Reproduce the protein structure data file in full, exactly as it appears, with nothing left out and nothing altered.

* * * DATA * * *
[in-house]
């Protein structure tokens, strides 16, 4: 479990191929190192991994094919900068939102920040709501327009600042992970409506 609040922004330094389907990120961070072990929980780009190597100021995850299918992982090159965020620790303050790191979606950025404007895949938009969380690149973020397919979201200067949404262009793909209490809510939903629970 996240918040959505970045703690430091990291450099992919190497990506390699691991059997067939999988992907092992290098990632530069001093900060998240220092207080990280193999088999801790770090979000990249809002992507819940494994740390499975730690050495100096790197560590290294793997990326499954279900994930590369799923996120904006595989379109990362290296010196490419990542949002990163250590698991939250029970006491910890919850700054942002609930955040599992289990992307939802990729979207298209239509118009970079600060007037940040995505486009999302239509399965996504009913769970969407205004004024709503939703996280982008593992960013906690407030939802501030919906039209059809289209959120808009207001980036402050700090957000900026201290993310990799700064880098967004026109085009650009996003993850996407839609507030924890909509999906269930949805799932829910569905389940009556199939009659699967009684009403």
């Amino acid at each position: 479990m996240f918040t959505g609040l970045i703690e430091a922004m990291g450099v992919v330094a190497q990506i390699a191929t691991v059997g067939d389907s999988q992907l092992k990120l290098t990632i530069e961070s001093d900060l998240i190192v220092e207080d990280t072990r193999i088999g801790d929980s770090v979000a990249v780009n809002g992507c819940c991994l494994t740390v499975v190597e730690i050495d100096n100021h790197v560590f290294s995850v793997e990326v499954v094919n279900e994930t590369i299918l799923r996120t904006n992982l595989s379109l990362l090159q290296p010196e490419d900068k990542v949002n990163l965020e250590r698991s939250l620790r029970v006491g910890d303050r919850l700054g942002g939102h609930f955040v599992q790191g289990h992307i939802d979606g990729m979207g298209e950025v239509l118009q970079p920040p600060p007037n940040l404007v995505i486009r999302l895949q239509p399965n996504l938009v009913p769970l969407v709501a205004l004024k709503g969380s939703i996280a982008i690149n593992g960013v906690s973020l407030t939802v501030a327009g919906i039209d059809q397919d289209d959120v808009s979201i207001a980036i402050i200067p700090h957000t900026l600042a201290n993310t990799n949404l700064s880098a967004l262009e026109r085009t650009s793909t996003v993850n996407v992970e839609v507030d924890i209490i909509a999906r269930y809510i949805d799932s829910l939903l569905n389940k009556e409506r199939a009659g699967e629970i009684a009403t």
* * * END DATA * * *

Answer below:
[in-house]
């Protein structure tokens, strides 16, 4: 479990191929190192991994094919900068939102920040709501327009600042992970409506 609040922004330094389907990120961070072990929980780009190597100021995850299918992982090159965020620790303050790191979606950025404007895949938009969380690149973020397919979201200067949404262009793909209490809510939903629970 996240918040959505970045703690430091990291450099992919190497990506390699691991059997067939999988992907092992290098990632530069001093900060998240220092207080990280193999088999801790770090979000990249809002992507819940494994740390499975730690050495100096790197560590290294793997990326499954279900994930590369799923996120904006595989379109990362290296010196490419990542949002990163250590698991939250029970006491910890919850700054942002609930955040599992289990992307939802990729979207298209239509118009970079600060007037940040995505486009999302239509399965996504009913769970969407205004004024709503939703996280982008593992960013906690407030939802501030919906039209059809289209959120808009207001980036402050700090957000900026201290993310990799700064880098967004026109085009650009996003993850996407839609507030924890909509999906269930949805799932829910569905389940009556199939009659699967009684009403």
């Amino acid at each position: 479990m996240f918040t959505g609040l970045i703690e430091a922004m990291g450099v992919v330094a190497q990506i390699a191929t691991v059997g067939d389907s999988q992907l092992k990120l290098t990632i530069e961070s001093d900060l998240i190192v220092e207080d990280t072990r193999i088999g801790d929980s770090v979000a990249v780009n809002g992507c819940c991994l494994t740390v499975v190597e730690i050495d100096n100021h790197v560590f290294s995850v793997e990326v499954v094919n279900e994930t590369i299918l799923r996120t904006n992982l595989s379109l990362l090159q290296p010196e490419d900068k990542v949002n990163l965020e250590r698991s939250l620790r029970v006491g910890d303050r919850l700054g942002g939102h609930f955040v599992q790191g289990h992307i939802d979606g990729m979207g298209e950025v239509l118009q970079p920040p600060p007037n940040l404007v995505i486009r999302l895949q239509p399965n996504l938009v009913p769970l969407v709501a205004l004024k709503g969380s939703i996280a982008i690149n593992g960013v906690s973020l407030t939802v501030a327009g919906i039209d059809q397919d289209d959120v808009s979201i207001a980036i402050i200067p700090h957000t900026l600042a201290n993310t990799n949404l700064s880098a967004l262009e026109r085009t650009s793909t996003v993850n996407v992970e839609v507030d924890i209490i909509a999906r269930y809510i949805d799932s829910l939903l569905n389940k009556e409506r199939a009659g699967e629970i009684a009403t």